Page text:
Carter has been a minus in every game in April and is a minus-10 this month.
The team cannot continue to be a one-line team, relying solely on Sidney Crosby and the power-play for offense.
Jeff Carter has played 71 games, and maybe the 36-year-old center needs a break before the playoffs?
3. Funny Feelings
I’ve had a funny feeling all season that Louis Domingue would factor into the Penguins’ destiny, and in a good way. The training camp story still feels like yesterday. If you don’t remember, Domingue alluded to struggles over the last couple of years, and his wording was a little bit surprising. I asked him to clarify because I didn’t want to put words in his mouth and say he had lost motivation. Instead, he said it. And much more. And he also talked about the fire that new Penguins goalie coach Andy Chiodo gave him.
After his stellar preseason (he stole a game with the Penguins AHL lineup against Buffalo’s starting lineup) it was a surprise to me that neither Buffalo nor Edmonton snagged him on waivers. Especially Buffalo.
When he got his NHL chance in January, bad luck befell Domingue after a brilliant road win over the San Jose Sharks. He stopped 40 of 41 shots and stole two points for the Pittsburgh Penguins. He was slated to start the next game back in Pittsburgh but suffered a broken bone in his foot during the morning skate.
I don’t believe in good luck but in preparation and hard work. And harder work. Domingue has been on a course all season to reassert his NHL career. He has a .924 save percentage with the WBS Penguins and has been very, very good by all accounts.
I am NOT opining that the Penguins push Casey DeSmith aside. I’ll never use the phrase, “see what he’s got.”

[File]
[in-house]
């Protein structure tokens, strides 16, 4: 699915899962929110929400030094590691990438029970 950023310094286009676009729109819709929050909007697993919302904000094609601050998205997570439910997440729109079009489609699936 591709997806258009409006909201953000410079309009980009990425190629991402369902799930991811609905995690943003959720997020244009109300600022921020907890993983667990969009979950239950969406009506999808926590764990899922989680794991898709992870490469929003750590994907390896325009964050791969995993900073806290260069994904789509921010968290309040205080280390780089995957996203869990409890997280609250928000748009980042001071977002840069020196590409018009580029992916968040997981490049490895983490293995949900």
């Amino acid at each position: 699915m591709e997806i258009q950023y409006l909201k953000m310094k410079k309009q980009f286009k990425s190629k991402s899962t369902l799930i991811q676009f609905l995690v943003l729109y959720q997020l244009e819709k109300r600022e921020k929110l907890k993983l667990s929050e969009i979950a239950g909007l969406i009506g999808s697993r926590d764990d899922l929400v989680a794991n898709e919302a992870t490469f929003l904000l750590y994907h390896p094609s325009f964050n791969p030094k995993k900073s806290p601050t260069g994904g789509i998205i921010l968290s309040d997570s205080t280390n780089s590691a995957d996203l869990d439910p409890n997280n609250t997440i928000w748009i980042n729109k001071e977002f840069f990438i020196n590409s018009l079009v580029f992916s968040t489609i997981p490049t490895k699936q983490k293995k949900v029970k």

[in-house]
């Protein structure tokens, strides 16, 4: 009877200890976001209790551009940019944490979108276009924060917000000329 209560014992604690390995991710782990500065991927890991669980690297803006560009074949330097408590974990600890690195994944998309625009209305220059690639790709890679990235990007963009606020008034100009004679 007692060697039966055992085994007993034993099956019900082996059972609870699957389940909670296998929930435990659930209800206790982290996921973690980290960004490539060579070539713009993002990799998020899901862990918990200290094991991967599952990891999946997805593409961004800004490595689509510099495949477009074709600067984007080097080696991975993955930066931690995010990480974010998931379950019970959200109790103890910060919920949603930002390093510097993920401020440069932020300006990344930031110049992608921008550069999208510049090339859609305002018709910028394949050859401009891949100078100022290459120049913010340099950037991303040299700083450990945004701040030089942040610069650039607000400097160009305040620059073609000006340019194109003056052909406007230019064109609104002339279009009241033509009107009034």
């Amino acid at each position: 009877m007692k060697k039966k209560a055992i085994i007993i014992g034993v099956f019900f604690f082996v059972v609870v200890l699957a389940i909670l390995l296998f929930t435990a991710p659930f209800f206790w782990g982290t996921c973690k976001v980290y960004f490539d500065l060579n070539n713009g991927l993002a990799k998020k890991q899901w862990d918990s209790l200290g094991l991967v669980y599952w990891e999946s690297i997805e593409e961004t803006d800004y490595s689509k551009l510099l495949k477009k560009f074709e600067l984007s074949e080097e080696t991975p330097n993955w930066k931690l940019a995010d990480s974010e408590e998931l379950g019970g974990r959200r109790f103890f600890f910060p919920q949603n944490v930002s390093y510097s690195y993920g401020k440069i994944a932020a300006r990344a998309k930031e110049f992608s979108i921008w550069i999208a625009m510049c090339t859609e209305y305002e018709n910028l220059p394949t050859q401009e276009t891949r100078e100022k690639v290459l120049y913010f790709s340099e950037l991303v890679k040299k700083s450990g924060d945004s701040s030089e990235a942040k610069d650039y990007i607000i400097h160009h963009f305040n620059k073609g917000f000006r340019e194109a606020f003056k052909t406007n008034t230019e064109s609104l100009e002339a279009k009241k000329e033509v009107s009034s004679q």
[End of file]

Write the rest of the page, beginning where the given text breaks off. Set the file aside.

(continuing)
He’s played 141 NHL games in his career. The Penguins management watches the WBS Penguins closely. They know what he’s got. That’s kind of their job.
It would protect DeSmith just a bit by playing Domingue in a couple of the Penguins’ final games. The smaller the book the Round One opponent has on DeSmith, the better. And maybe, only maybe, Domingue is the cinderella story you’ve been waiting for.
Of course, if DeSmith or Domingue doesn’t perform well, our comments section will be full of people writing, “I’ve been saying since….they should have traded for a goalie!”
For the record, PHN looked into the goalie market last summer. The prices were exorbitant. Recall the Colorado Avalanche’s ransom for Darcy Kuemper (solid prospect Connor Timmins, a first-rounder and conditional third-rounder).
Journeyman Scott Wedgewood (fourth-rounder), a faded Carter Hutton (future considerations), and minor leaguer Andrew Hammond (minor league player) were the only backup goalies dealt near the deadline.
Editor’s note: We added the word backup to clarify the premise.
None are better than what the Penguins currently have. Could the Penguins have traded for a goalie? No, not really. It just wasn’t feasible.
And, if you’d like to subscribe to PHN+, for Easter Sunday only, I’ll take pounds of Swedish Fish or DOTS.